Although Ashes’ single-player campaign is good fun, Skirmish mode is by far its most fulfilling. Each map – of which there are currently 25 – is split into regions, each with its own power generator and neutral guard units. Ultimately, Skirmish mode is a race for resources whereby you’ll strive to conquer each power station you discover, mine its capital, then move onto the next; all the while ensuring previously occupied regions don’t fall while you’re out exploring. Both the Post Human Coalition and the alien Substrate are playable in Skirmish, the latter of which requires a very different approach to combat as it’s not simply a reskin.
Large scale armies of course make for large scale battles, which is where Ashes shines. Air units provide radar and visual coverage, and can bomb targets; whereas ground units are comprised of anything from small frigates around 50m in length, to humongous, kilometer-long Dreadnoughts. These are your best form of offence, as, besides from their size, they employ a veterancy feature that lets them gain experience with each passing battle. The more experience they accumulate, the more likely they’ll level up, thus acquiring new abilities in turn.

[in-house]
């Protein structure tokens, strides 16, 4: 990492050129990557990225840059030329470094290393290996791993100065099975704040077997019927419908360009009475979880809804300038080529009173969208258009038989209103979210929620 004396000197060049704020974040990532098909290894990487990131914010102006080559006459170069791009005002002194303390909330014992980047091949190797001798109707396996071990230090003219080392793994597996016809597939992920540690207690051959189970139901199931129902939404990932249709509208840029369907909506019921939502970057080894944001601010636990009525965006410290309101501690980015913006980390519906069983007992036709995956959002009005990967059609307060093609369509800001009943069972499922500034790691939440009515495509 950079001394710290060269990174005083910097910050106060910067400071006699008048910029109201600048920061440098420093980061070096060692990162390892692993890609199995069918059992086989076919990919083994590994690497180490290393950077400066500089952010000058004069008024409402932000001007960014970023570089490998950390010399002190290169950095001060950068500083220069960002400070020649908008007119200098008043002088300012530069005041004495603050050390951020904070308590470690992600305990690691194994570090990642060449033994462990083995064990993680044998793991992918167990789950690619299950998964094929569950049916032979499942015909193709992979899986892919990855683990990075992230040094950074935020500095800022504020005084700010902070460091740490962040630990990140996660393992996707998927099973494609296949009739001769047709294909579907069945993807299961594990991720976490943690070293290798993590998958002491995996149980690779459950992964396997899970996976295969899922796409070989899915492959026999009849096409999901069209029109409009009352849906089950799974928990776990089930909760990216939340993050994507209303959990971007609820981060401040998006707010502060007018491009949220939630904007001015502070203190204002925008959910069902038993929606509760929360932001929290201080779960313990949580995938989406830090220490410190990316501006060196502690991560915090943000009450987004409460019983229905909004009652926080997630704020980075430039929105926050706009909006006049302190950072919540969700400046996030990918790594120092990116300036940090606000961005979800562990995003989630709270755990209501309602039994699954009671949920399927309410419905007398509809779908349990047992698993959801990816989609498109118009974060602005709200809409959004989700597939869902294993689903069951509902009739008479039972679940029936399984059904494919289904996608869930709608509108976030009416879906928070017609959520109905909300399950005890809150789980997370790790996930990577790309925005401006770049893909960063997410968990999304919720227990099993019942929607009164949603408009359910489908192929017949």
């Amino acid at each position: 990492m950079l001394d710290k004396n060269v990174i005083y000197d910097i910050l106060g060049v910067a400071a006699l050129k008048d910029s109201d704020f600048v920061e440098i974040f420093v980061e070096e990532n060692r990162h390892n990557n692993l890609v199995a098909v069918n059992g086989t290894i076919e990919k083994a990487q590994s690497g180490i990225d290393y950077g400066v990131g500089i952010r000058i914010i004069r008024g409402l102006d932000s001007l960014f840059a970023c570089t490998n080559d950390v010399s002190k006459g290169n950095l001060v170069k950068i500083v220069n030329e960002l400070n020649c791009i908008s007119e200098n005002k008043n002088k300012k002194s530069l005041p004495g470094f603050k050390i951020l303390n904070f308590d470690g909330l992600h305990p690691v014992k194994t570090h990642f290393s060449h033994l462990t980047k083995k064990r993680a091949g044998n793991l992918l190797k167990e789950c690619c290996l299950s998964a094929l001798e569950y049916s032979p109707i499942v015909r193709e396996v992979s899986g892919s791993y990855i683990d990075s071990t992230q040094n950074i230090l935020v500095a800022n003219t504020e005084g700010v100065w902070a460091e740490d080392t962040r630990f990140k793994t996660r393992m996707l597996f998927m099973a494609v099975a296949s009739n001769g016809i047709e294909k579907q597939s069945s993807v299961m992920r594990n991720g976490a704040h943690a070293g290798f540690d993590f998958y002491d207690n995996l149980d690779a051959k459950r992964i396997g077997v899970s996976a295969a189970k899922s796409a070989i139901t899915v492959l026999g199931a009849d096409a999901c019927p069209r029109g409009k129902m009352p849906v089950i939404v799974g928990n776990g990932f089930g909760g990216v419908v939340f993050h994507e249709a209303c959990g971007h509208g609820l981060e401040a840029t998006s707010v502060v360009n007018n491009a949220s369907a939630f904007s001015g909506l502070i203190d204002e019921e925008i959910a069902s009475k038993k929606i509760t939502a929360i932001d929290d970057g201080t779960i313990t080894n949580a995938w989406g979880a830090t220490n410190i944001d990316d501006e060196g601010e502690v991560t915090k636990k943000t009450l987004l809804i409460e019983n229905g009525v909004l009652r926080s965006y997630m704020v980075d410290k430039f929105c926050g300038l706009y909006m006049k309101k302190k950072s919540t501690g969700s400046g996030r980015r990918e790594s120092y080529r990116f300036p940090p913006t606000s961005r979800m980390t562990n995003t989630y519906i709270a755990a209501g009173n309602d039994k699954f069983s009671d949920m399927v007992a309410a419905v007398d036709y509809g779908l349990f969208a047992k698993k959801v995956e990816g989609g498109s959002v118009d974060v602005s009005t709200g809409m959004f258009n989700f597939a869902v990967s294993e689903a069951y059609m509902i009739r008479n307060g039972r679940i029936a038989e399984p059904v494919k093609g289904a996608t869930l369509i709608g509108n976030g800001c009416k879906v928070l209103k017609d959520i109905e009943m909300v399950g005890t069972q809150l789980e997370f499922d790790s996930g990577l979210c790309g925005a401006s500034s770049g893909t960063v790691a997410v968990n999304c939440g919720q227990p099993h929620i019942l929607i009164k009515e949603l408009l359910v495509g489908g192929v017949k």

When grouped together, ‘meta units’ – bundled units used to form armies – behave as one singular force and can act autonomously under instruction. As you’ll quickly learn, this proves imperative as and when large scale battles relentlessly unfold. During one Skirmish set piece, one of my units was on the cusp of defeat, and by the time my medical team arrived on the scene we had our backs to the wall. Death looked certain, before a friendly artillery unit appeared on the edge of the war zone and started picking off foes at range. There were too few of us to do any damage, but many of the enemy units turned to face the artillery fighters, thus allowing me adequate time to get patched up and get out of harm’s way.